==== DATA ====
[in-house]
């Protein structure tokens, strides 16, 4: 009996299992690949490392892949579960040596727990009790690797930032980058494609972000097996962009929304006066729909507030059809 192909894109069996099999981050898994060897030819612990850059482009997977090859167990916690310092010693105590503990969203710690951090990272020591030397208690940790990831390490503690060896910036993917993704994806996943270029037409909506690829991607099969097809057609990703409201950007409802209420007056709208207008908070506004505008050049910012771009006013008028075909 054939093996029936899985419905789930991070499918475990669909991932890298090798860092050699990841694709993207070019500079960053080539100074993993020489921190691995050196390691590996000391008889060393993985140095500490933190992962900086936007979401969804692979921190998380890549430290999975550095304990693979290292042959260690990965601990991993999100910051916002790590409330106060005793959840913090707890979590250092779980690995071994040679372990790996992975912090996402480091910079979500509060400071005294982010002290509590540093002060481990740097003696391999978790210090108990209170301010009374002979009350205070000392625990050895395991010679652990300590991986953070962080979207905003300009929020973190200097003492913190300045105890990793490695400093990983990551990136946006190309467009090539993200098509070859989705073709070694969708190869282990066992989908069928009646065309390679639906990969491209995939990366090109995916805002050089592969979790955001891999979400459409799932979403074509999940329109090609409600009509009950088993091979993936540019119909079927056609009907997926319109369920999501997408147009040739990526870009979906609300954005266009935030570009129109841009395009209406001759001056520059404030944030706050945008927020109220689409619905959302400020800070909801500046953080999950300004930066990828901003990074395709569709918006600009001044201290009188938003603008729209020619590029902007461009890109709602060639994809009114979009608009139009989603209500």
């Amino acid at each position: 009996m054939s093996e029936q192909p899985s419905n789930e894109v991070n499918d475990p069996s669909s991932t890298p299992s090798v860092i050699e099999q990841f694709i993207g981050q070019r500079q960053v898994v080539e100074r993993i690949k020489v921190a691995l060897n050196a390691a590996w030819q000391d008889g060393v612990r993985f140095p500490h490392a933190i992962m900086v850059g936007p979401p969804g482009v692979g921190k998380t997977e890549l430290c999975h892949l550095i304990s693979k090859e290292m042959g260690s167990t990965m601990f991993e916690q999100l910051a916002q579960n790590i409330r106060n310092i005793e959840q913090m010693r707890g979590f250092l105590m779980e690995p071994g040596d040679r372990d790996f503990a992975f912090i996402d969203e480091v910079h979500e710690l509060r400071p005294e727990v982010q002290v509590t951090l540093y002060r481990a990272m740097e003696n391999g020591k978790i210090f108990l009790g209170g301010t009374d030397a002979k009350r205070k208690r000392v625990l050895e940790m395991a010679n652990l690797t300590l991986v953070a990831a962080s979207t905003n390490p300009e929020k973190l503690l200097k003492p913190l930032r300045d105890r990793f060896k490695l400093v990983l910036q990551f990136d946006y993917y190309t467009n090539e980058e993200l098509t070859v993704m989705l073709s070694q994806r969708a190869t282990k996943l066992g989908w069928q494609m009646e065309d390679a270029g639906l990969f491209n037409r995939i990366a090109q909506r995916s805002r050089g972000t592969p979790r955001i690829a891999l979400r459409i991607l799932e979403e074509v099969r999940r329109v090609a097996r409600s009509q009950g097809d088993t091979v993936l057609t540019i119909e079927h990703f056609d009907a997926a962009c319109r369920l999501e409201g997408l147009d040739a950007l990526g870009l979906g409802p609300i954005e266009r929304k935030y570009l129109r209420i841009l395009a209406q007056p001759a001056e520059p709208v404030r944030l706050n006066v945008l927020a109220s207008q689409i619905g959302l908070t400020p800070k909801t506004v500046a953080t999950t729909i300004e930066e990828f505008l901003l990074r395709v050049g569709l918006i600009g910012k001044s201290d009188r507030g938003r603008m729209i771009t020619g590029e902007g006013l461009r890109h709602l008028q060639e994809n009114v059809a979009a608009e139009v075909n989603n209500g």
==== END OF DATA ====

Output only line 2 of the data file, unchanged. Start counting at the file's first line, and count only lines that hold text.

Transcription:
């Protein structure tokens, strides 16, 4: 009996299992690949490392892949579960040596727990009790690797930032980058494609972000097996962009929304006066729909507030059809 192909894109069996099999981050898994060897030819612990850059482009997977090859167990916690310092010693105590503990969203710690951090990272020591030397208690940790990831390490503690060896910036993917993704994806996943270029037409909506690829991607099969097809057609990703409201950007409802209420007056709208207008908070506004505008050049910012771009006013008028075909 054939093996029936899985419905789930991070499918475990669909991932890298090798860092050699990841694709993207070019500079960053080539100074993993020489921190691995050196390691590996000391008889060393993985140095500490933190992962900086936007979401969804692979921190998380890549430290999975550095304990693979290292042959260690990965601990991993999100910051916002790590409330106060005793959840913090707890979590250092779980690995071994040679372990790996992975912090996402480091910079979500509060400071005294982010002290509590540093002060481990740097003696391999978790210090108990209170301010009374002979009350205070000392625990050895395991010679652990300590991986953070962080979207905003300009929020973190200097003492913190300045105890990793490695400093990983990551990136946006190309467009090539993200098509070859989705073709070694969708190869282990066992989908069928009646065309390679639906990969491209995939990366090109995916805002050089592969979790955001891999979400459409799932979403074509999940329109090609409600009509009950088993091979993936540019119909079927056609009907997926319109369920999501997408147009040739990526870009979906609300954005266009935030570009129109841009395009209406001759001056520059404030944030706050945008927020109220689409619905959302400020800070909801500046953080999950300004930066990828901003990074395709569709918006600009001044201290009188938003603008729209020619590029902007461009890109709602060639994809009114979009608009139009989603209500």